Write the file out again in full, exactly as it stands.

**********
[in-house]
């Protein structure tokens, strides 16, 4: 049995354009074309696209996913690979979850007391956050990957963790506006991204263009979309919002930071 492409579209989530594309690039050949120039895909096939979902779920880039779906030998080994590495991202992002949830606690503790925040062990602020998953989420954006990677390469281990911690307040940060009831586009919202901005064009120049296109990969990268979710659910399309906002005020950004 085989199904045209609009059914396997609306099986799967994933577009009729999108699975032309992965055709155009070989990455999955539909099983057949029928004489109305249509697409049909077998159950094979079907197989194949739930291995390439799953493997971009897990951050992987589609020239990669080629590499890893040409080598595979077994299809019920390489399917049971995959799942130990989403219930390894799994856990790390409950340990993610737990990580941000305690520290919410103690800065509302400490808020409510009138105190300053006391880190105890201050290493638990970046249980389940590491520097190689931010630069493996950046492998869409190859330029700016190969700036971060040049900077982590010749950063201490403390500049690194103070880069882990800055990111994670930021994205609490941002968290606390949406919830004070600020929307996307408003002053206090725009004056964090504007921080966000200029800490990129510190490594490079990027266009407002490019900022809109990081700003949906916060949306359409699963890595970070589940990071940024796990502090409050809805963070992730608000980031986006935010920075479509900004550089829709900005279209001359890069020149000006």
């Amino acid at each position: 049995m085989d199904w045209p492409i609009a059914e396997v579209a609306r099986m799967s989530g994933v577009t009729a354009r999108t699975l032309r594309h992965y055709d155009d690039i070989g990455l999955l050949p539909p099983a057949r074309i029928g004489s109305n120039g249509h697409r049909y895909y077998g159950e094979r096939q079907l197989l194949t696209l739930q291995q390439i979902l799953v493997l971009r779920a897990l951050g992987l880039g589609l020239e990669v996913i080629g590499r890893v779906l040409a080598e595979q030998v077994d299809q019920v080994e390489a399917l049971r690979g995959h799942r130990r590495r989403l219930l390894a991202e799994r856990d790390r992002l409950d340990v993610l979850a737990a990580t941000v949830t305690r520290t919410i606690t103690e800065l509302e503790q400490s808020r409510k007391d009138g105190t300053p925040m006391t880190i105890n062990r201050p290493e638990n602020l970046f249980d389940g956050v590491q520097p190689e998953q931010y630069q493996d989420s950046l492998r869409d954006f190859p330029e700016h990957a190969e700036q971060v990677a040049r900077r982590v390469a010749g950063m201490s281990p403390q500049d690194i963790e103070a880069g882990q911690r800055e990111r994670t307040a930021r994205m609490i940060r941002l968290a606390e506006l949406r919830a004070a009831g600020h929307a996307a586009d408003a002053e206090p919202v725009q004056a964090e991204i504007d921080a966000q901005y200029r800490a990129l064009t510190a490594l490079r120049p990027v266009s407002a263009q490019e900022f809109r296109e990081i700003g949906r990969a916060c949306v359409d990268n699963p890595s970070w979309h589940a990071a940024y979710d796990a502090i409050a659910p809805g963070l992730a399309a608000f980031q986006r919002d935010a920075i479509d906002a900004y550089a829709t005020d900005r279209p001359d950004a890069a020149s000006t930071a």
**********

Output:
[in-house]
């Protein structure tokens, strides 16, 4: 049995354009074309696209996913690979979850007391956050990957963790506006991204263009979309919002930071 492409579209989530594309690039050949120039895909096939979902779920880039779906030998080994590495991202992002949830606690503790925040062990602020998953989420954006990677390469281990911690307040940060009831586009919202901005064009120049296109990969990268979710659910399309906002005020950004 085989199904045209609009059914396997609306099986799967994933577009009729999108699975032309992965055709155009070989990455999955539909099983057949029928004489109305249509697409049909077998159950094979079907197989194949739930291995390439799953493997971009897990951050992987589609020239990669080629590499890893040409080598595979077994299809019920390489399917049971995959799942130990989403219930390894799994856990790390409950340990993610737990990580941000305690520290919410103690800065509302400490808020409510009138105190300053006391880190105890201050290493638990970046249980389940590491520097190689931010630069493996950046492998869409190859330029700016190969700036971060040049900077982590010749950063201490403390500049690194103070880069882990800055990111994670930021994205609490941002968290606390949406919830004070600020929307996307408003002053206090725009004056964090504007921080966000200029800490990129510190490594490079990027266009407002490019900022809109990081700003949906916060949306359409699963890595970070589940990071940024796990502090409050809805963070992730608000980031986006935010920075479509900004550089829709900005279209001359890069020149000006």
């Amino acid at each position: 049995m085989d199904w045209p492409i609009a059914e396997v579209a609306r099986m799967s989530g994933v577009t009729a354009r999108t699975l032309r594309h992965y055709d155009d690039i070989g990455l999955l050949p539909p099983a057949r074309i029928g004489s109305n120039g249509h697409r049909y895909y077998g159950e094979r096939q079907l197989l194949t696209l739930q291995q390439i979902l799953v493997l971009r779920a897990l951050g992987l880039g589609l020239e990669v996913i080629g590499r890893v779906l040409a080598e595979q030998v077994d299809q019920v080994e390489a399917l049971r690979g995959h799942r130990r590495r989403l219930l390894a991202e799994r856990d790390r992002l409950d340990v993610l979850a737990a990580t941000v949830t305690r520290t919410i606690t103690e800065l509302e503790q400490s808020r409510k007391d009138g105190t300053p925040m006391t880190i105890n062990r201050p290493e638990n602020l970046f249980d389940g956050v590491q520097p190689e998953q931010y630069q493996d989420s950046l492998r869409d954006f190859p330029e700016h990957a190969e700036q971060v990677a040049r900077r982590v390469a010749g950063m201490s281990p403390q500049d690194i963790e103070a880069g882990q911690r800055e990111r994670t307040a930021r994205m609490i940060r941002l968290a606390e506006l949406r919830a004070a009831g600020h929307a996307a586009d408003a002053e206090p919202v725009q004056a964090e991204i504007d921080a966000q901005y200029r800490a990129l064009t510190a490594l490079r120049p990027v266009s407002a263009q490019e900022f809109r296109e990081i700003g949906r990969a916060c949306v359409d990268n699963p890595s970070w979309h589940a990071a940024y979710d796990a502090i409050a659910p809805g963070l992730a399309a608000f980031q986006r919002d935010a920075i479509d906002a900004y550089a829709t005020d900005r279209p001359d950004a890069a020149s000006t930071a």